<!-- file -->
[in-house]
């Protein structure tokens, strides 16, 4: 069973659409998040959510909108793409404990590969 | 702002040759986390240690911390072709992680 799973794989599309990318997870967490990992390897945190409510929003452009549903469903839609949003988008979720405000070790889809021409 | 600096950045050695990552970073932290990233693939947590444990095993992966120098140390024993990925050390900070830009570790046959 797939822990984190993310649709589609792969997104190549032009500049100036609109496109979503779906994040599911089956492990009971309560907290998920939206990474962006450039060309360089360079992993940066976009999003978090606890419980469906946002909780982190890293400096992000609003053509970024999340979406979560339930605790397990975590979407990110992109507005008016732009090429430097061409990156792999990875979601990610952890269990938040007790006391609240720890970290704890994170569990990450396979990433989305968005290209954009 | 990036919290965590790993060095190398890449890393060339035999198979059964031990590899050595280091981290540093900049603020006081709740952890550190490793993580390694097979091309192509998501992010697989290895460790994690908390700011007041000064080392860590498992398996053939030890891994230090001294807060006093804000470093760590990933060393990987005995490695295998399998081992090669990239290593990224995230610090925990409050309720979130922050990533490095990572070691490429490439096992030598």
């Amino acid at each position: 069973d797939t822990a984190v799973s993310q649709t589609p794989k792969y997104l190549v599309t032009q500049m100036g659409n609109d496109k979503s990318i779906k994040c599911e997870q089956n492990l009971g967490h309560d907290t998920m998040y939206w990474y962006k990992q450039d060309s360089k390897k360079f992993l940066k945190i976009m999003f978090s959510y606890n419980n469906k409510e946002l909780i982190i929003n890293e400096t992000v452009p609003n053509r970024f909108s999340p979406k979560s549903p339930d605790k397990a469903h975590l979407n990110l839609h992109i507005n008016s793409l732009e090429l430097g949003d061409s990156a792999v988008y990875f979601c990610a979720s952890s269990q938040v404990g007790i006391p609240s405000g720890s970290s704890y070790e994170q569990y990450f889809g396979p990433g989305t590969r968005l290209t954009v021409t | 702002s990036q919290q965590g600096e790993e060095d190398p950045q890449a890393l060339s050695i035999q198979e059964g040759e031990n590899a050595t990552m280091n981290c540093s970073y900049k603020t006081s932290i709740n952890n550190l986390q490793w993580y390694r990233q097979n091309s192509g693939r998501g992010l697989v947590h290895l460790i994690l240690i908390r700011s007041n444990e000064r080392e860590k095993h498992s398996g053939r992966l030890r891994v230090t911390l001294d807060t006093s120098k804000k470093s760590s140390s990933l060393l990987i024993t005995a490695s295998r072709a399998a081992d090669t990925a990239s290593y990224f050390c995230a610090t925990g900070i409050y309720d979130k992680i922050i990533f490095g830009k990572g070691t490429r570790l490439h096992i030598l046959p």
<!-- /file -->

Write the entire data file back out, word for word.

[in-house]
């Protein structure tokens, strides 16, 4: 069973659409998040959510909108793409404990590969 | 702002040759986390240690911390072709992680 799973794989599309990318997870967490990992390897945190409510929003452009549903469903839609949003988008979720405000070790889809021409 | 600096950045050695990552970073932290990233693939947590444990095993992966120098140390024993990925050390900070830009570790046959 797939822990984190993310649709589609792969997104190549032009500049100036609109496109979503779906994040599911089956492990009971309560907290998920939206990474962006450039060309360089360079992993940066976009999003978090606890419980469906946002909780982190890293400096992000609003053509970024999340979406979560339930605790397990975590979407990110992109507005008016732009090429430097061409990156792999990875979601990610952890269990938040007790006391609240720890970290704890994170569990990450396979990433989305968005290209954009 | 990036919290965590790993060095190398890449890393060339035999198979059964031990590899050595280091981290540093900049603020006081709740952890550190490793993580390694097979091309192509998501992010697989290895460790994690908390700011007041000064080392860590498992398996053939030890891994230090001294807060006093804000470093760590990933060393990987005995490695295998399998081992090669990239290593990224995230610090925990409050309720979130922050990533490095990572070691490429490439096992030598």
């Amino acid at each position: 069973d797939t822990a984190v799973s993310q649709t589609p794989k792969y997104l190549v599309t032009q500049m100036g659409n609109d496109k979503s990318i779906k994040c599911e997870q089956n492990l009971g967490h309560d907290t998920m998040y939206w990474y962006k990992q450039d060309s360089k390897k360079f992993l940066k945190i976009m999003f978090s959510y606890n419980n469906k409510e946002l909780i982190i929003n890293e400096t992000v452009p609003n053509r970024f909108s999340p979406k979560s549903p339930d605790k397990a469903h975590l979407n990110l839609h992109i507005n008016s793409l732009e090429l430097g949003d061409s990156a792999v988008y990875f979601c990610a979720s952890s269990q938040v404990g007790i006391p609240s405000g720890s970290s704890y070790e994170q569990y990450f889809g396979p990433g989305t590969r968005l290209t954009v021409t | 702002s990036q919290q965590g600096e790993e060095d190398p950045q890449a890393l060339s050695i035999q198979e059964g040759e031990n590899a050595t990552m280091n981290c540093s970073y900049k603020t006081s932290i709740n952890n550190l986390q490793w993580y390694r990233q097979n091309s192509g693939r998501g992010l697989v947590h290895l460790i994690l240690i908390r700011s007041n444990e000064r080392e860590k095993h498992s398996g053939r992966l030890r891994v230090t911390l001294d807060t006093s120098k804000k470093s760590s140390s990933l060393l990987i024993t005995a490695s295998r072709a399998a081992d090669t990925a990239s290593y990224f050390c995230a610090t925990g900070i409050y309720d979130k992680i922050i990533f490095g830009k990572g070691t490429r570790l490439h096992i030598l046959p």